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Steel Legend Lou Geschwindner Puts Current Design Choices into Historical Context

CHARLOTTE, N.C. - You pick up a few things when you’re immersed in structural steel design for half a century.


Louis F. Geschwindner, PE, PhD, is one of the few people to have that experience. He’s a professor emeritus in architectural engineering at Penn State University, a retired American Institute of Steel Construction vice president, and a senior consultant at Providence Engineering in State College, Pa.

He shared the wisdom of that unique perspective with a crowd of participants at NASCC: The Steel Conference on Thursday. The goal: Give engineers something to think about as they use the information they already have--and what they learn--to design tomorrow’s structures.


“All that we accomplish as structural engineers is, in some way, based on what those who came before us have accomplished,” he said, be they mentors, colleagues, teachers, or others engineers know only by name (or not at all!).


After tracing the history of engineers’ understanding of bending; load and load combinations; and safety reliability, Geschwindner reviewed the differences between 1986 AISC Specification for Structural Steel Buildings, which introduced load and resistance factor design, and the 2005 unified Specification, which combined LRFD with the existing allowable stress design approach.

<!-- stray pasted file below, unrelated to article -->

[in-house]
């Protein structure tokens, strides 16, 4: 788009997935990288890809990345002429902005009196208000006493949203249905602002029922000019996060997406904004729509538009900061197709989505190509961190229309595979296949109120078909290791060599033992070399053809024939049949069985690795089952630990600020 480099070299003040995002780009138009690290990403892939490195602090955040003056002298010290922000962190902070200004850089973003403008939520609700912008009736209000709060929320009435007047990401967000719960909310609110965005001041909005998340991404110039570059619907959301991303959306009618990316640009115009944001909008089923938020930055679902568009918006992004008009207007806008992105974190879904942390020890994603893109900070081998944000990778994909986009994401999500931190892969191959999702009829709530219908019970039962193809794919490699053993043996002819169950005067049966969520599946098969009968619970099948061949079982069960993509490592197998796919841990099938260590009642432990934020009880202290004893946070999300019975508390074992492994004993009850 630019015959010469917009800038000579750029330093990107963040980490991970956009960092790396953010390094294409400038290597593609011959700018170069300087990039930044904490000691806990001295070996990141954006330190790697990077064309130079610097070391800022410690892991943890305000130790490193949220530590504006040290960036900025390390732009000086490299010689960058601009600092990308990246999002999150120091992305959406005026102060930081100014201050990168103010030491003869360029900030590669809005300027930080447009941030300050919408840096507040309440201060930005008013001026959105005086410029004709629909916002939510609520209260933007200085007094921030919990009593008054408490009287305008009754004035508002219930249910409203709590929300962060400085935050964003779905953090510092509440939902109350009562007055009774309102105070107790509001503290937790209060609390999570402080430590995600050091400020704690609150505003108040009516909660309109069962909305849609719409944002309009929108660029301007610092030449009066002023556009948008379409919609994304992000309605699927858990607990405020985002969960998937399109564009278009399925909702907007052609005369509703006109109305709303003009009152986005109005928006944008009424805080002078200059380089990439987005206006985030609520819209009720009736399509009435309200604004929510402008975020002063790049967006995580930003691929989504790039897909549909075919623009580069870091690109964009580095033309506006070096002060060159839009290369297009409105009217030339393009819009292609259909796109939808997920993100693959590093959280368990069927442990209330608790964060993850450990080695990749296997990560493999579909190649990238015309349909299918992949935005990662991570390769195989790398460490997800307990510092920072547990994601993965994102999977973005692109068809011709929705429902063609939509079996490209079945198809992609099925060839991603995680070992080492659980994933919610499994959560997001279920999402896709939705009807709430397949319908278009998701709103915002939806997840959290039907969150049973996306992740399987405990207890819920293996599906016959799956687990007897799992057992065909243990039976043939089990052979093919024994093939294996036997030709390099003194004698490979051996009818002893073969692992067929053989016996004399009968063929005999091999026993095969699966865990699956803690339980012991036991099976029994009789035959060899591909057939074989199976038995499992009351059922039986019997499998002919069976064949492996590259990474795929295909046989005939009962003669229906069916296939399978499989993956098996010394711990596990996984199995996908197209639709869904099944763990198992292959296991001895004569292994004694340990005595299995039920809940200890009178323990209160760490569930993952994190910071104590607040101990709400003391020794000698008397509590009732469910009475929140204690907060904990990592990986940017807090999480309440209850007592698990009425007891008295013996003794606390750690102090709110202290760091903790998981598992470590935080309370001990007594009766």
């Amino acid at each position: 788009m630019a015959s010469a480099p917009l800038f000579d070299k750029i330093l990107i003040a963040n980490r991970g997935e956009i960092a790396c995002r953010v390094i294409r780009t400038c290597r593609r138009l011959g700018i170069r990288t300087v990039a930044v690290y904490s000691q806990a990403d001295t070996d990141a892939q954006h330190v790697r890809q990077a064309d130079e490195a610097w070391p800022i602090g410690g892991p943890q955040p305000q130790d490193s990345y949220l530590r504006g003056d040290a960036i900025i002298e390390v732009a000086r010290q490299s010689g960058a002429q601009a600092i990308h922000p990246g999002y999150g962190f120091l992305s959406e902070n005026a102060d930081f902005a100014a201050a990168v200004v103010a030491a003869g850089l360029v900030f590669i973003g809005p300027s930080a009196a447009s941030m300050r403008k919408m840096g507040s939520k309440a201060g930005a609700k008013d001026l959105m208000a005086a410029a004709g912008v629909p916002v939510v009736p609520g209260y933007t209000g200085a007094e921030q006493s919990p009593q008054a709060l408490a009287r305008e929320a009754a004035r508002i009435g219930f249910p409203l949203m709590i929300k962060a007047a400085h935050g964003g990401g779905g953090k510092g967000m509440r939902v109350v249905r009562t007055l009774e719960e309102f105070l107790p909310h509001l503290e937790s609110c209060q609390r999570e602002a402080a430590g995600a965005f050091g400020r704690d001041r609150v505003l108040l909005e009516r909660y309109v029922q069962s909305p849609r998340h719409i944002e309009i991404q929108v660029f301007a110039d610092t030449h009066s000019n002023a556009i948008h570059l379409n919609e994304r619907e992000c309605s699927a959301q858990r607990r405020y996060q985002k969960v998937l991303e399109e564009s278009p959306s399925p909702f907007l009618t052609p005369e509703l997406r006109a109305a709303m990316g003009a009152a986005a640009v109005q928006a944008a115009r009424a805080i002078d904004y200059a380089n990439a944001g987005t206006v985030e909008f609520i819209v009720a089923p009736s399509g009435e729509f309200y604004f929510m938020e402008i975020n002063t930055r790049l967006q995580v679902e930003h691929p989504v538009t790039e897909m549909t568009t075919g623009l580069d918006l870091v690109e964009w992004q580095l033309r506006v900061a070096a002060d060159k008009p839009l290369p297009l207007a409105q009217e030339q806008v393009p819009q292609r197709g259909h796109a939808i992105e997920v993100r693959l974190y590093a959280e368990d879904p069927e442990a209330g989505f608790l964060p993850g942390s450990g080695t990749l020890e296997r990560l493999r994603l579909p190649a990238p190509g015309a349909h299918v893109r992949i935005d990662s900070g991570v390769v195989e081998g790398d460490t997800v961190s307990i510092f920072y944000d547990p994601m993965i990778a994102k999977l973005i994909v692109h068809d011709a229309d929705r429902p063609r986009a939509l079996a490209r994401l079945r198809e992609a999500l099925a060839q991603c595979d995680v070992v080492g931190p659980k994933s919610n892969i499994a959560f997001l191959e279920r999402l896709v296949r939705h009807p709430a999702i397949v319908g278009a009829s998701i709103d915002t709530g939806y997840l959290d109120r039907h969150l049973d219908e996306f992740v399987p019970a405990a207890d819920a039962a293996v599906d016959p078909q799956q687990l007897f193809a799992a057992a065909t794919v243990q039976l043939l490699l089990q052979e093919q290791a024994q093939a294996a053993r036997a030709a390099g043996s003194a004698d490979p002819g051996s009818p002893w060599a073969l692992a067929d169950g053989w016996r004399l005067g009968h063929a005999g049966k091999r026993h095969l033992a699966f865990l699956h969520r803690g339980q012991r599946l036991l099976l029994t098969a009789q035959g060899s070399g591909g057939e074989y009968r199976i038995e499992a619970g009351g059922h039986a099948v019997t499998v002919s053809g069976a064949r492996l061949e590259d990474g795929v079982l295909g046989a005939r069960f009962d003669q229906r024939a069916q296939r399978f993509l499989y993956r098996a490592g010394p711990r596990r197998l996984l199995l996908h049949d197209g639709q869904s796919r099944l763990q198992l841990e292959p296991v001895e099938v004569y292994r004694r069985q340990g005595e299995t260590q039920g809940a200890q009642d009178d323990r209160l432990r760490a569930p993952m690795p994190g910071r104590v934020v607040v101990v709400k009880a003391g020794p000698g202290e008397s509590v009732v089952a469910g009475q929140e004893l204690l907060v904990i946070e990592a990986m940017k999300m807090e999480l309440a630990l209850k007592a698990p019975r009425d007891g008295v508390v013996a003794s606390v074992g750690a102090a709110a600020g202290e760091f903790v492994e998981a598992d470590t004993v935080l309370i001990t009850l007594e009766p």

LRFD is both a probability-based specification and a limit states-based specification; Geschwindner noted that the latter was also true for ASD since 1961. The 2005 Specification combined the best aspects of both approaches to determine a single resistance for each limit state. That number is then modified by a resistance factor in LRFD or a safety factor in ASD.


Ted Galambos, to whom the 2022 edition of the AISC Specification is dedicated, summed it up this way in 1988: “The job of the design engineer is not to slavishly follow the specification but to think through the complete structural action under load.”


So where does that leave today’s engineers? Geschwindner boiled his advice down to a few simple points for engineers designing steel their way: default to LRFD and use the direct analysis method for stability analysis (only use the effective length method for braced frames).


“As structural engineers, the most valuable thing we can bring to our clients is our ability to apply engineering judgment,” Geschwindner said. That judgment is based on previous generations’ discoveries, and therefore a basic understanding of history is a vital tool for any structural engineer--a tool with which all engineers in that Steel Conference session on Thursday are now equipped.

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